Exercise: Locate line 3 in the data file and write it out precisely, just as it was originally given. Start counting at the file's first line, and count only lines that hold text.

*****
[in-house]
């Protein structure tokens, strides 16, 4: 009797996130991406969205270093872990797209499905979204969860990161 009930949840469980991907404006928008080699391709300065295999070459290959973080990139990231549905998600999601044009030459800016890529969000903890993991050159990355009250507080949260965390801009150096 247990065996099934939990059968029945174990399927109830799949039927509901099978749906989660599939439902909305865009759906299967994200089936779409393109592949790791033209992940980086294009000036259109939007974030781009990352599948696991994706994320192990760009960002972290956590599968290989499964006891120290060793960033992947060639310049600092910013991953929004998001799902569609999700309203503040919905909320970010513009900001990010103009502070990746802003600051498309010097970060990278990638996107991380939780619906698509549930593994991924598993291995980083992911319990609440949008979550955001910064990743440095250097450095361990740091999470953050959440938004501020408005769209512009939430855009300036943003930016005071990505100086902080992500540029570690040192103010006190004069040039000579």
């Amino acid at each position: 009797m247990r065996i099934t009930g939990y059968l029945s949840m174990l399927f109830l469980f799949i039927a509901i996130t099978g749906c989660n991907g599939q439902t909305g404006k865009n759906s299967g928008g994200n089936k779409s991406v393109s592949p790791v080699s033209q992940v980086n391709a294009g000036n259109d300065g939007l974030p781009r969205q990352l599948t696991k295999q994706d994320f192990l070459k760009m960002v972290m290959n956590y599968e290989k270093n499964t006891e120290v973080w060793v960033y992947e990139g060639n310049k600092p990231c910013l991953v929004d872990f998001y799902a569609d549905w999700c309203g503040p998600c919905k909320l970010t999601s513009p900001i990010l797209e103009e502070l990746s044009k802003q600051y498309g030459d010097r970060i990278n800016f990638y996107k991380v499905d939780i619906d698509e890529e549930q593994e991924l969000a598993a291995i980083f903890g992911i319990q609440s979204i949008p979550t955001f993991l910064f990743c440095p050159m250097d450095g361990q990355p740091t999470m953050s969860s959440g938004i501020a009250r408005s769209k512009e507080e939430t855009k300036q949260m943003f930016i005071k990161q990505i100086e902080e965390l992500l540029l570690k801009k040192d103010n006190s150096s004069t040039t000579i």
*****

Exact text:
């Amino acid at each position: 009797m247990r065996i099934t009930g939990y059968l029945s949840m174990l399927f109830l469980f799949i039927a509901i996130t099978g749906c989660n991907g599939q439902t909305g404006k865009n759906s299967g928008g994200n089936k779409s991406v393109s592949p790791v080699s033209q992940v980086n391709a294009g000036n259109d300065g939007l974030p781009r969205q990352l599948t696991k295999q994706d994320f192990l070459k760009m960002v972290m290959n956590y599968e290989k270093n499964t006891e120290v973080w060793v960033y992947e990139g060639n310049k600092p990231c910013l991953v929004d872990f998001y799902a569609d549905w999700c309203g503040p998600c919905k909320l970010t999601s513009p900001i990010l797209e103009e502070l990746s044009k802003q600051y498309g030459d010097r970060i990278n800016f990638y996107k991380v499905d939780i619906d698509e890529e549930q593994e991924l969000a598993a291995i980083f903890g992911i319990q609440s979204i949008p979550t955001f993991l910064f990743c440095p050159m250097d450095g361990q990355p740091t999470m953050s969860s959440g938004i501020a009250r408005s769209k512009e507080e939430t855009k300036q949260m943003f930016i005071k990161q990505i100086e902080e965390l992500l540029l570690k801009k040192d103010n006190s150096s004069t040039t000579i």